Accused in drug trial take deal, plead guilty

A drug trial that opened on Monday came to an abrupt end on Thursday when one of the two accused took a deal and pleaded guilty.

A drug trial that opened on Monday came to an abrupt end on Thursday when one of the two accused took a deal and pleaded guilty.

Christopher Vanoverbeke, 31, pleaded guilty before Court of Queen’s Bench Justice Kirk Sisson to possessing marijuana for trafficking, possessing MDMA (ecstasy) for trafficking and possessing cash gained by crime.

Crown prosecutor Dave Inglis then asked that all charges be withdrawn against co-accused Nigel Eatmon, 28.

Both men were arrested in June 2011 by Red Deer City RCMP conducting a drug investigation. Police witnesses testified that cash, drugs and other items were seized from a home, a garage and a storage locker in the course of the investigation.

Among the goods seized were just under two kg of marijuana, just over two kg of MDMA, more than 2,700 ecstasy pills and about 28 grams of cocaine, some psilocybin (magic) mushrooms and about $4,800 in cash.

“It was a veritable drug store that was going on in this situation,” Inglis said in classifying the operation as a wholesale drug business as opposed to a street-level enterprise.

Estimated values of the drugs to which Vanoverbeke has admitted possessing would be determined by the level at which they were being sold, said Inglis. The MDMA would be worth anywhere from $38,000 to $175,000 while the marijuana would range in value from $10,000 to $20,000, he said.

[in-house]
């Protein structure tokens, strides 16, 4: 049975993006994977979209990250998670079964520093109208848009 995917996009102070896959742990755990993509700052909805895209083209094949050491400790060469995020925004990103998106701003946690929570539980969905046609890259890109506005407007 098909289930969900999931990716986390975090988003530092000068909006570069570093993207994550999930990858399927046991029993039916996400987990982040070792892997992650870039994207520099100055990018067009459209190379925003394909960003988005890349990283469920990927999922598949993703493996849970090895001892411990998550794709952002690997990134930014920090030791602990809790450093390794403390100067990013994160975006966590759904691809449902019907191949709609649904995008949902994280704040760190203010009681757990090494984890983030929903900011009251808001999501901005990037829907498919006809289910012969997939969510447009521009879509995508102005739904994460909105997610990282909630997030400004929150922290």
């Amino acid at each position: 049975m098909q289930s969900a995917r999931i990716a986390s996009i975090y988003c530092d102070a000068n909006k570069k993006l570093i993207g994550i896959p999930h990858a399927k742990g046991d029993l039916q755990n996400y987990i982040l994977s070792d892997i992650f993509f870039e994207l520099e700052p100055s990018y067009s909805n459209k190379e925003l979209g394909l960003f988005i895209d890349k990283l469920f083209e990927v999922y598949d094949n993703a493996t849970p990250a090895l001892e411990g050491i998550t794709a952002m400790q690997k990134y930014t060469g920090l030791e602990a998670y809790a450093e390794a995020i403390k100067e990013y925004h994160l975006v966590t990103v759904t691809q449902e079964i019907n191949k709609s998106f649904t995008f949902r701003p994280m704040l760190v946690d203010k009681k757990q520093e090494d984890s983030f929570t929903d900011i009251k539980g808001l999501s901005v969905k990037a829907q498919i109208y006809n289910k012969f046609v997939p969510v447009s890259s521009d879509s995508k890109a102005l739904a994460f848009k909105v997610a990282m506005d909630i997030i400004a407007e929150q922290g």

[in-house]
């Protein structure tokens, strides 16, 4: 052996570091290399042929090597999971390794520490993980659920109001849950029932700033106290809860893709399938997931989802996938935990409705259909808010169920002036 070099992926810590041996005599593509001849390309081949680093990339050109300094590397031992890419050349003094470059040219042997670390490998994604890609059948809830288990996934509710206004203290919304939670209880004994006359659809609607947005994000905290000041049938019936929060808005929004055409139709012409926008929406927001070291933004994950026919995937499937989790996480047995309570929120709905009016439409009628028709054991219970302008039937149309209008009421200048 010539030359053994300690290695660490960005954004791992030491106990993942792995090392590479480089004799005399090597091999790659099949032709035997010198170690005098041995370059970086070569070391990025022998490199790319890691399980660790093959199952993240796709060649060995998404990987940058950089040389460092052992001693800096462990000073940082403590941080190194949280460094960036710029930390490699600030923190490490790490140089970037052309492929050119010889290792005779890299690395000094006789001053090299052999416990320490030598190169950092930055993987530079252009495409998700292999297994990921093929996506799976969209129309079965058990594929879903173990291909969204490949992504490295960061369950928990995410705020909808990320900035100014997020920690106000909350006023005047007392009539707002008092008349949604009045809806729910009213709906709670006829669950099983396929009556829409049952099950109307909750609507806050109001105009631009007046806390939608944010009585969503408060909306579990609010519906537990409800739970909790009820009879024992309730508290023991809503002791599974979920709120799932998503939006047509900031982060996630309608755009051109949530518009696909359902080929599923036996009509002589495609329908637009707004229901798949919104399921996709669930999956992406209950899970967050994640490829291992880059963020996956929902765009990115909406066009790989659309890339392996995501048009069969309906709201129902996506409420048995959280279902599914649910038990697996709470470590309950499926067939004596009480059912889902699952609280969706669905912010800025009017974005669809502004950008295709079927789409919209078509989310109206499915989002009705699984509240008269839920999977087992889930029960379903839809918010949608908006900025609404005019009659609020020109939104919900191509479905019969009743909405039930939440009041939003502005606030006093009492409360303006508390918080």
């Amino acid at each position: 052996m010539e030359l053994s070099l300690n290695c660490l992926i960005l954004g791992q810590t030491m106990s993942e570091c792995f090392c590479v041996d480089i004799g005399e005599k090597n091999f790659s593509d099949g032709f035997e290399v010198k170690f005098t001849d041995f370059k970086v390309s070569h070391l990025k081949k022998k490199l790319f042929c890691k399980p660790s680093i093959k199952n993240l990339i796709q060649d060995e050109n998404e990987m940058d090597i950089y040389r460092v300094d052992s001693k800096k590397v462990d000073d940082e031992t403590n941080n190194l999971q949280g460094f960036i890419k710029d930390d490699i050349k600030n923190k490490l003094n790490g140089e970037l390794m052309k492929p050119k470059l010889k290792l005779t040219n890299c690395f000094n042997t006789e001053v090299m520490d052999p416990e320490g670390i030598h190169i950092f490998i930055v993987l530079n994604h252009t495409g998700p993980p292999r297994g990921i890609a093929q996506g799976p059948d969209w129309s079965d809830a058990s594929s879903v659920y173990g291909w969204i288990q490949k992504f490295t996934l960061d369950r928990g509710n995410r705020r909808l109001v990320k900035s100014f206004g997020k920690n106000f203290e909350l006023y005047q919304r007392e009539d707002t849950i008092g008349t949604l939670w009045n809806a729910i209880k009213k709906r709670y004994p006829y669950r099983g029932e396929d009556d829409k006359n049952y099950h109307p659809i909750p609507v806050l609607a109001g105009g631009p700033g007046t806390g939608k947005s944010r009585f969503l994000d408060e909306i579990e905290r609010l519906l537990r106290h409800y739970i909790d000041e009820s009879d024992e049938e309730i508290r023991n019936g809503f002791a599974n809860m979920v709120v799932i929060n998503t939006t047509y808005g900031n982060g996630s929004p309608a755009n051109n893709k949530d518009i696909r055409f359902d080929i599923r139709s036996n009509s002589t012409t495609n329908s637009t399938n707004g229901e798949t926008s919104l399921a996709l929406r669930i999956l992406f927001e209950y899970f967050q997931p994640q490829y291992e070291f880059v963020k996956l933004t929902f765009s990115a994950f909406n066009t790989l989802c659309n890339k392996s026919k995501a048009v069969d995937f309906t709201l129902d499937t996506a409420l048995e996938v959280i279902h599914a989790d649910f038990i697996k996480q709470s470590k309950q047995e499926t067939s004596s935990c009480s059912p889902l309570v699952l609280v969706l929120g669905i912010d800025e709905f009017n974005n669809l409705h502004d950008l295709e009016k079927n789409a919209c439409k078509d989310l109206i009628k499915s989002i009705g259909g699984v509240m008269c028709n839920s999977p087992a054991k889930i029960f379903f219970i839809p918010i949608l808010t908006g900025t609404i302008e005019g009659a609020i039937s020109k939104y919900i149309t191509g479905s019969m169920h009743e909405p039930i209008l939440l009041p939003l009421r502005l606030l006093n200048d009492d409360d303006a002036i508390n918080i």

Inglis said MDMA was still considered to be a lower level drug under the Controlled Drugs and Substances Act at the time Vanoverbeke and Eatmon were arrested, but has since been elevated to Schedule 1, on par with harder drugs like cocaine.

He therefore advised that the factors to be considered in sentencing should place the MDMA as a lower-level drug, on par with marijuana.

Accepting a joint sentencing submission prepared by Inglis and defence counsel Lorne Goddard, Sisson ordered that Vanoverbeke serve a global sentence of three and a half years, with credit at par for the six months he has served in pre-trial custody. Released on bail three months after his initial arrest, Vanoverbeke was put back in remand earlier this year after breaching release conditions.

Scheduled to take five days, the trial got off to a slow start on Monday when Eatmon’s lawyer, Kevin Sproule, discovered that investigators had not taken fingerprints from the bags of drugs that were to be admitted as evidence.

Testimony from police witnesses was postponed pending forensic investigations of the baggies.

Proceedings took another turn the next day, when Sproule found a bag inside a knapsack that police had apparently not opened.

Sproule offered no objection when Sisson asked for his consent to withdraw the charges against his client.